16 years ago today, I rededicated my life to Jesus Christ. What follows is the story I used to tell people:
“After I graduated from high school, my life felt meaningless. I had no direction, no purpose, no hope. The only thing that got me through the day was the chance to get high again, but that always left me feeling dull and empty by the time I fell asleep. I didn’t know what I wanted to do with my life, and I didn’t care. What was the point, anyway? I knew we were all nothing more than bacteria living on a speck of dust in the middle of a cold, dark universe. So why not live it up while I had the chance? But doing drugs only brought relief for a few hours at a time. Every time I came down, a cloud of fear and sadness enveloped me.
“Each day bled into the next, and one morning I woke up and realized I couldn’t do it anymore. I fell to my knees and prayed, “God, if you’re there, please help me. Please tell me what to do.” Immediately something in me changed. The emptiness was gone, and I felt the warm presence of the Holy Spirit. In my mind I heard the words, “I am with you,” and I wept. On that morning–August 31st, 1998–I rededicated my life to Jesus Christ. I made it my mission to love him and serve him until the day he took me home. After that my life had meaning again, and that cloud of fear and sadness dissipated and never returned.”
Yup, the Southern Skeptic himself used to spout this nonsense. The details varied from one telling to the next, but the gist remained the same. From the ages of 18 to 21, I was on fire for Christ, a bonafide Jesus Freak and proud of it. And I kept a detailed journal the entire time. In the subsequent series of posts I am going to share excerpts from my journal and respond to them. I expect this to be an interesting experience for me considering how much I’ve changed over the past 16 years.
Let me set the stage: I had just graduated from high school, but I wasn’t enrolled in college. I was a cashier at Kmart, I only had a few friends, and I lived with my parents. So as I said in my testimonial, my life had no direction, and because of that I was often very depressed. Giving my life to Jesus was a convenient solution. I already believed in god, my parents were dedicated Southern Baptists, and their church was right around the corner. That’s not to say I wasn’t being genuine, but when people feel lost in their own lives, they tend to latch onto anything that will give them that sense of direction they need to move forward. It’s a survival mechanism embedded deep in human nature.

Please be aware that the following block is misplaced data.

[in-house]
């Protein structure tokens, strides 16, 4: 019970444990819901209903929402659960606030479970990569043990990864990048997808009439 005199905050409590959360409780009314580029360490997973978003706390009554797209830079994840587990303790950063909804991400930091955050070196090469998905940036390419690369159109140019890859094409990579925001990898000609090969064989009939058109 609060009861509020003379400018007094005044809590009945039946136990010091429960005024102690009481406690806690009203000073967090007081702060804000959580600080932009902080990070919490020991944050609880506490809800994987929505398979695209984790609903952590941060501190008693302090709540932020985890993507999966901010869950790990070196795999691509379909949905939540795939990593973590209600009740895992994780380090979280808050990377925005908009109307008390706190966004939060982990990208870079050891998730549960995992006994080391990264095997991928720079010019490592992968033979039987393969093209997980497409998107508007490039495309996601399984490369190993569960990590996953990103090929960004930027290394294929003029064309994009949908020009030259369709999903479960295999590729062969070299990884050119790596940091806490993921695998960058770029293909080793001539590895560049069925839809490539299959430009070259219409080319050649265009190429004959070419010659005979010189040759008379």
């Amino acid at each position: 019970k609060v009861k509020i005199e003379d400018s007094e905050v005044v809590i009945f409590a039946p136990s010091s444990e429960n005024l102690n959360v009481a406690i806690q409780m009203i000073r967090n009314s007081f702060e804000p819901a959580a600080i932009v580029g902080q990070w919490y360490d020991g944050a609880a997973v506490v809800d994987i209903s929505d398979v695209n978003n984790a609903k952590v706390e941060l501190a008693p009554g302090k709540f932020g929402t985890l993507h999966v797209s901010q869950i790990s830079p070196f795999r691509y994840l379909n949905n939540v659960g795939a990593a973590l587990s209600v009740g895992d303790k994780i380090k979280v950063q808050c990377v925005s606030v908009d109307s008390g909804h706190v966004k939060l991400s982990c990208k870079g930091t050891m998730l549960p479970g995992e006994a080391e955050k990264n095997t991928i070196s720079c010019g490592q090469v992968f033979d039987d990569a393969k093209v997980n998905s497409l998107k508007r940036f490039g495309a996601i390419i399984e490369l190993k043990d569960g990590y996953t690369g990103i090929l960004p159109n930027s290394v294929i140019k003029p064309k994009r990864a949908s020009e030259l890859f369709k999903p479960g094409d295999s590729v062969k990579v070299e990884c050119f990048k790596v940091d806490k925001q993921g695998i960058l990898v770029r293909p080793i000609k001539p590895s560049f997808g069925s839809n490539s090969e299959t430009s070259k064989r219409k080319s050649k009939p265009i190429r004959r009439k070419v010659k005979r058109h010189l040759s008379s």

A few months after my transformation, my parents and I–along with my older brother and his family–moved to a 60-acre piece of land in the middle of nowhere so we would be safe when the Y2K bug brought about the end of the world (I’ll save that story for another time). When I say middle of nowhere, I’m not exaggerating. The closest town had one traffic light, and the next closest town was 30 miles away. While living there, I spent most of my spare time reading the Bible, reading Christian books, listening to Christian music, praying, and going to church. I have many fond memories of time spent with my family, but other than that I didn’t have any social life. Because of that, most of my journal entries have to do with what was going on in my life internally: my relationship with Jesus, my struggle against sin, and my naive thoughts on the meaning of life.
The first post in this series will be published on September 10th, exactly 16 years after my first journal entry. I’m going to try to keep responding to journal entries 16 years to the day since they were first written, which means this series could last up to 3 years. I’m not going to share every journal entry since some of them are too private, and I’m usually not going to share entire entries, either. What I want to do is respond to the bits that have to do with my fundamentalist Christian beliefs. I don’t know for sure, but I believe I’ll be adding a new post to this series at least once a week. I hope you enjoy it.